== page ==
Brisk sales and ensuing inventory shortages are not uncommon for just-introduced Apple products, but some experts have predicted that the iPad Mini will be in especially short supply through the end of the year because Apple brought a new display manufacturer, Taiwan's AU Optronics (AUO), on board. The iPad Mini sports a two-week backorder as of Monday; the fourth-generation iPad ships in three to five days after ordering.
Marshall forecast sales of 5 million iPad Mini tablets this quarter, while White predicted Apple would sell 30 million units of the diminutive tablet in Apple's fiscal year 2013, which started Sept. 30, 2012, and runs through late Sept. 2013.
Most analysts see the iPad Mini as Apple's answer -- albeit not a direct one -- to the smaller, cheaper tablets sold by Amazon and Google, and a prime component of its strategy to stymie rivals' sales.
White said there was evidence that Apple was, to some extent, doing just that. "In our exit survey, 48 percent of the respondents did not own a tablet previously, versus 52 percent that owned a tablet," said White on Monday. "Of those [who] owned a tablet, 68 percent owned an iPad and 32 percent used a non-iPad tablet. Apple appears to be tapping into new iPad customers with the lower-priced iPad Mini."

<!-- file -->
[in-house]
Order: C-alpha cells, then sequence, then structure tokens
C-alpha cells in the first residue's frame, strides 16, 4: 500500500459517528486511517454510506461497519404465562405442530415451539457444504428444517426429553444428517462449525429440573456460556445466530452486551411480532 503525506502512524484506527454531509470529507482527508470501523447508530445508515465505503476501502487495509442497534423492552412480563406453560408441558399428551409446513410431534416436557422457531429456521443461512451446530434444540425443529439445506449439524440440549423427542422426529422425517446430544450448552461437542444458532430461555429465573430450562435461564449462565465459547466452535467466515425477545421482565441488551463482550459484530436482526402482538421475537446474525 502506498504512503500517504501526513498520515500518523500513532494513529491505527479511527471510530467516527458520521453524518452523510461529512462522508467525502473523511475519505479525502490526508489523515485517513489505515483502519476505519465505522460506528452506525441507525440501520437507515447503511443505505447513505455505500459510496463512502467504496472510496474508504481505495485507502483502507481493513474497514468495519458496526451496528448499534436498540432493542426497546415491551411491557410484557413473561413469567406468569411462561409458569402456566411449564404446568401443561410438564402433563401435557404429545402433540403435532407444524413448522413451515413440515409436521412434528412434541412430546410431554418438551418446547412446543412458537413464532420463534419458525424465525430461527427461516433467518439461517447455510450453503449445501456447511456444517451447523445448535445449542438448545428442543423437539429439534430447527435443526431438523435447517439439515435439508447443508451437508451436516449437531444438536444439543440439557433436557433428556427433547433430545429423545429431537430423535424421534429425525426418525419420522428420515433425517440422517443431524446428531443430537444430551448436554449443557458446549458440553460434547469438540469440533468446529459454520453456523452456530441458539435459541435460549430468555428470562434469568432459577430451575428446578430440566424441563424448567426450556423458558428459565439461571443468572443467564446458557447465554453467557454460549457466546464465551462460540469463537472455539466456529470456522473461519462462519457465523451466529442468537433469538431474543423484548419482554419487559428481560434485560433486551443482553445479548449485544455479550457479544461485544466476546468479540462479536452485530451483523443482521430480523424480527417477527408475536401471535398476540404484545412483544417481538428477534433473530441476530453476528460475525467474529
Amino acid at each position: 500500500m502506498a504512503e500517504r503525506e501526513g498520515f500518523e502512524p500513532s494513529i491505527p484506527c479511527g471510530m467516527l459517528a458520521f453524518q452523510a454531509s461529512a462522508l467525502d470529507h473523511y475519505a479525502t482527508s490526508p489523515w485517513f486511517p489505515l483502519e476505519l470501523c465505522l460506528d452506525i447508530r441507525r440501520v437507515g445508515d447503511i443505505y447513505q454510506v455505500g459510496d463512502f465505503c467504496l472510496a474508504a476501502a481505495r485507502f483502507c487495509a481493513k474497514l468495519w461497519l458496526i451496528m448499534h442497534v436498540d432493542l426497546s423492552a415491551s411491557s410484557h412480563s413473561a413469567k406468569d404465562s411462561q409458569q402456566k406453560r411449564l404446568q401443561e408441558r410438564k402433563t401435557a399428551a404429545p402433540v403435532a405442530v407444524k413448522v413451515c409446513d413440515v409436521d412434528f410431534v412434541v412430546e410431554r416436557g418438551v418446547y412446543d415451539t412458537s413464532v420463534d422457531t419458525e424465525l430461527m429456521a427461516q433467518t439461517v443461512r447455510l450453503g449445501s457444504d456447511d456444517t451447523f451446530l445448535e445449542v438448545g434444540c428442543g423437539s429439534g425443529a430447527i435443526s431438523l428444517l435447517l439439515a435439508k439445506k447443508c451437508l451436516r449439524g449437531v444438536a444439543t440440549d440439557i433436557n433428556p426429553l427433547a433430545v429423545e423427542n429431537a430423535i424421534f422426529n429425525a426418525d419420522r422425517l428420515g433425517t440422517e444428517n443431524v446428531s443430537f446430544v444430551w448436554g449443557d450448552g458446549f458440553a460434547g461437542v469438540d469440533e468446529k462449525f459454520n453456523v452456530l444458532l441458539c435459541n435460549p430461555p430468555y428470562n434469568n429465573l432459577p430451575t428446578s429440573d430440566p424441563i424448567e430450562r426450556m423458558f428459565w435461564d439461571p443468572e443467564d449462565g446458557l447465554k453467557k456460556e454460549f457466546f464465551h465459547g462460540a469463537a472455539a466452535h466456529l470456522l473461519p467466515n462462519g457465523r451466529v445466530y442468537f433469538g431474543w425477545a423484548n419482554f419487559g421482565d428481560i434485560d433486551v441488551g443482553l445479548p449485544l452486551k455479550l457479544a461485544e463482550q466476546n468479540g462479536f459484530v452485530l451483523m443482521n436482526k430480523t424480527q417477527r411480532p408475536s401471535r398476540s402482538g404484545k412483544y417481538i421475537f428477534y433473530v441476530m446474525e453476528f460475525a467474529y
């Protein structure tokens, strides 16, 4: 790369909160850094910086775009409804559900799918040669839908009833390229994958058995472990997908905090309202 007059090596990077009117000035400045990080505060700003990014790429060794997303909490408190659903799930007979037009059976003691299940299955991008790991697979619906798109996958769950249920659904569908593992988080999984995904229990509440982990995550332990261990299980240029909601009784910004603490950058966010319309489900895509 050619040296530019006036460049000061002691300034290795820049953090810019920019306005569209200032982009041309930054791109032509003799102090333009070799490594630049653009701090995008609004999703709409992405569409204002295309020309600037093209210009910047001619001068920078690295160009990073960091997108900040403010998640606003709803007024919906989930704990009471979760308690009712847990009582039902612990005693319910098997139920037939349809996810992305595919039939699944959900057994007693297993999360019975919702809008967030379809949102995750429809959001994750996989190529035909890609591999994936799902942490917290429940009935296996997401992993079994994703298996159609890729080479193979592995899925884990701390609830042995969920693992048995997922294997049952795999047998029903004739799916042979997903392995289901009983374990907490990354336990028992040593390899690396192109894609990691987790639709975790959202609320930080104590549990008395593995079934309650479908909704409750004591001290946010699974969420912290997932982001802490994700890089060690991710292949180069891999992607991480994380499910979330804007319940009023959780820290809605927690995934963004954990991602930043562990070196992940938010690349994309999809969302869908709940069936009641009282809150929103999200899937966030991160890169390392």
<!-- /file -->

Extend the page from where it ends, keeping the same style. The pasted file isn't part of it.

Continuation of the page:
The iPad Mini is priced between $329 and $529 for the Wi-Fi model. The 3G/LTE-capable iPad Minis will be sold at prices from $459 to $659. In the U.S., the cellular models will be available for AT&T's, Sprint's and Verizon's networks.
Gregg Keizer covers Microsoft, security issues, Apple, Web browsers and general technology breaking news for Computerworld. Follow Gregg on Twitter at @gkeizer, or subscribe to Gregg's RSS feed. His email address is firstname.lastname@example.org.
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